It’s ‘that’ day again…
Although it is many moons ago, Mammy does remember getting her Leaving Cert Results.
Mammy was certain that the contents of the little brown envelope were going to change her life. Had Mammy’s life REALLY depended on the contents of that little brown envelope, quite frankly, I’d be living an utterly dreadful, mediocre and half-arsed attempt at one.
Because the results printed on my little scrap of yellow paper were quite awful, if I’m very honest.
The only mark I remember (or tell anyone about!) was my A1 in Honours English. Go figure.
As for the rest of them? I’d say the examiners only passed me so that they wouldn’t have to read my verbal diahorrea again the following year. I’m not exaggerating either.
But the other grades didn’t matter. The A in English was all that mattered to me, both then AND today. Yes, I got into college, but not until I had spent a week back in the brown uniform convincing myself that I needed to repeat the Leaving Cert.
It wasn’t until the second round offers and a trip to meet (attack) the Dean of the English Department in Coleraine, that I finally got my place on the degree course. (I might have only been 17, but I was a stroppy one!)
English was all I loved. It was all that I wanted to study and, as the little brown envelope told me, it was apparently all that I was good at… All that I was good at THEN.
As it turns out, I’m good at a whole load of things.
It just so happened that I didn’t get to take Leaving Cert exams in singing, dancing, shopping or eating.
The Big LC recognised my ability to understand Shakespeare and write stories off the top of my head, but it didn’t (and couldn’t) know how strong I was at things like organisation, being a friend, laughing or leading.
So I was crap at French. Biology for me ended after the section on photosynthesis. But although my maths grade was dismal, I challenge you to find ANYONE who can work out a % as quickly as me when I see the word “SALE”.
Now, nearly 25 years on, I’m an English teacher. I’m a writer and I’m a businesswoman. I’m a whole lot of things that that little piece of paper could NEVER have predicted me to be.
I’m also an English teacher who, after 21 years, has moved on to another profession. Because there is no END POINT in ambition or creativity. There is no rule that states that we must choose a job and STICK to it forever more amen.
Of COURSE, as a teacher, I value the Leaving Cert.
I loved teaching the course and I tried my best to encourage my Babbies to give it their best shot.
But I also know that they are young adults. That they have a LOT going on. That some of them have things going on in their lives that are a WHOLE lot more important that exams.
That while some of them will have given it their ALL for 2 years, on the day of the exam, it might just not happen. That some of them are dealing with trying to live up to expectations that might be unrealistic. That some of them just haven’t yet realised their strengths or abilities in certain areas.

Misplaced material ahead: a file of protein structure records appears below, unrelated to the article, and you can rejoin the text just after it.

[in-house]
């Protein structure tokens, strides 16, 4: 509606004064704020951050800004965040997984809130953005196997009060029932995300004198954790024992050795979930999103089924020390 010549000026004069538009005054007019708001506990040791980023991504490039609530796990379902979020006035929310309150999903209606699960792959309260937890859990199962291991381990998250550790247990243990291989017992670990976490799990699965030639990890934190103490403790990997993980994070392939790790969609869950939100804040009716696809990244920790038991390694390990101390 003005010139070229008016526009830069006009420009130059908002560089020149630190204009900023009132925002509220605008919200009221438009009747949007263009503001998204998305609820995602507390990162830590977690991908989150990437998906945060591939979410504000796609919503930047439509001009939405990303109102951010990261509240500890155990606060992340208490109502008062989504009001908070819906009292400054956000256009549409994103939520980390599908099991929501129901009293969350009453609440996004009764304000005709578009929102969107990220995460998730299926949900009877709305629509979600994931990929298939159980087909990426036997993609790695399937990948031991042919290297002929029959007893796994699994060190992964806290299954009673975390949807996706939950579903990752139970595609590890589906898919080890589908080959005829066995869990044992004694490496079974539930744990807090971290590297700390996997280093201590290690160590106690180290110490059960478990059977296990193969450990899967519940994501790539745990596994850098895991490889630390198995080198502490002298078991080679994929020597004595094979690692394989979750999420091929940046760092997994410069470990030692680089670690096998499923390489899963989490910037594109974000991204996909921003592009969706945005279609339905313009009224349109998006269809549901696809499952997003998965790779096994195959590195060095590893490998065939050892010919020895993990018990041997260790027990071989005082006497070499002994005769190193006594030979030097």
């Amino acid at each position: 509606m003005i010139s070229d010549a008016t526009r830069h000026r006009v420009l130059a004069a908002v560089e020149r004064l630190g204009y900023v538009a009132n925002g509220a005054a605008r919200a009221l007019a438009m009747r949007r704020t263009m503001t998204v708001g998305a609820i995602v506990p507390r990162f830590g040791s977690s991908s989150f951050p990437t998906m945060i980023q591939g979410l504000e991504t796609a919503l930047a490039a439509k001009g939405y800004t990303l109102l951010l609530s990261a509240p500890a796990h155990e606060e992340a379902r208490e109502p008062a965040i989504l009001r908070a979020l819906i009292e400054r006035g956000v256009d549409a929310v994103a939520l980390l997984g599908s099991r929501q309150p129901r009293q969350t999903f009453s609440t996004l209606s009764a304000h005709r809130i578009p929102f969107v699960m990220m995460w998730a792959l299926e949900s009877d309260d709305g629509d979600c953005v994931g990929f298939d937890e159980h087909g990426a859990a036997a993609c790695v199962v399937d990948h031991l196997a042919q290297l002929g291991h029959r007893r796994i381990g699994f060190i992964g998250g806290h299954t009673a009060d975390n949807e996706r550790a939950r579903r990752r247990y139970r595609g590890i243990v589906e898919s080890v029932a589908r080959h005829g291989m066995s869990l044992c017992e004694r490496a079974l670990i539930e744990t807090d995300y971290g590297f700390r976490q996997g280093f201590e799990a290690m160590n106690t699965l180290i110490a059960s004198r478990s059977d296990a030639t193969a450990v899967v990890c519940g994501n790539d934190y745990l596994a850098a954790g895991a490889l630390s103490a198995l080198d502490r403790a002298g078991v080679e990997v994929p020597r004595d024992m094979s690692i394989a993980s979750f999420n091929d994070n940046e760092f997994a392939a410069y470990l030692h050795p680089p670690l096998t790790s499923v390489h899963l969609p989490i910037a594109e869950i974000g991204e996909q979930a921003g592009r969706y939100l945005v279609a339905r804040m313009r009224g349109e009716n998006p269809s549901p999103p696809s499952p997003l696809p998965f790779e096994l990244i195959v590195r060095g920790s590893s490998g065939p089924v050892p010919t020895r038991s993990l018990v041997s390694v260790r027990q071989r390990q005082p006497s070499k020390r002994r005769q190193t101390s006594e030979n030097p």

And sometimes, that at 18, they’re just not quite ready for the ridiculous pressure of the state exam. And what this year’s cohort has dealt with, we old fogies can never comprehend.
For a whole load of reasons, today is a huge day for our young adults. But that little brown envelope is only that.
Despite what it is inflated to be, it is NOT the most important piece of paper in the world.
Yes, the letters and numbers inside it will have an immediate effect.
Yes, some doors will open and yes, some doors will close, but what is written on the page does not define them.
The Leaving Cert does NOT know our children.
It doesn’t see their kindness.
It can’t recognise their wit or humour.
It doesn’t measure their ability to change things.
It can’t recognise their skills as motivators, or thinkers, or makers, or doers.
It does not define them, nor should it.
And as parents, yes, some of us might be disappointed for our kids on Tuesday.
But mostly we should be proud, because regardless of what is on that page, they are OUR children and they have done their best and we must remind them that they CAN do whatever they want.
Because WE know what they can be.
There are ALWAYS options and sometimes, the path that they are so determined to be the ONLY one for them right now, was never the right one for them…it usually takes a few years for them to realise that however.
But they will.
So in the meantime, tell them how brilliant they are. And leave them under NO illusion that no matter what words and letters are on that piece of paper, that you are and will always be proud of them and that you will help them to get to where they want to go, may it be straight through the college door or in a longer, roundabout way.
But all roads lead ahead. And before they know it, they won’t even remember what was printed on the page!
It might be a million years since I opened my little brown envelope and had my heart broken in a million pieces, but trust me, everything happens for a reason.
Todayt, I send love to all of the young people (especially my own Babbies) and to all you exam parents whose minions face the brown envelope this Friday.
And remember, that little brown envelope does NOT hold the key to their future. They hold that key already.
It’s right inside them.
And no piece of paper can change that.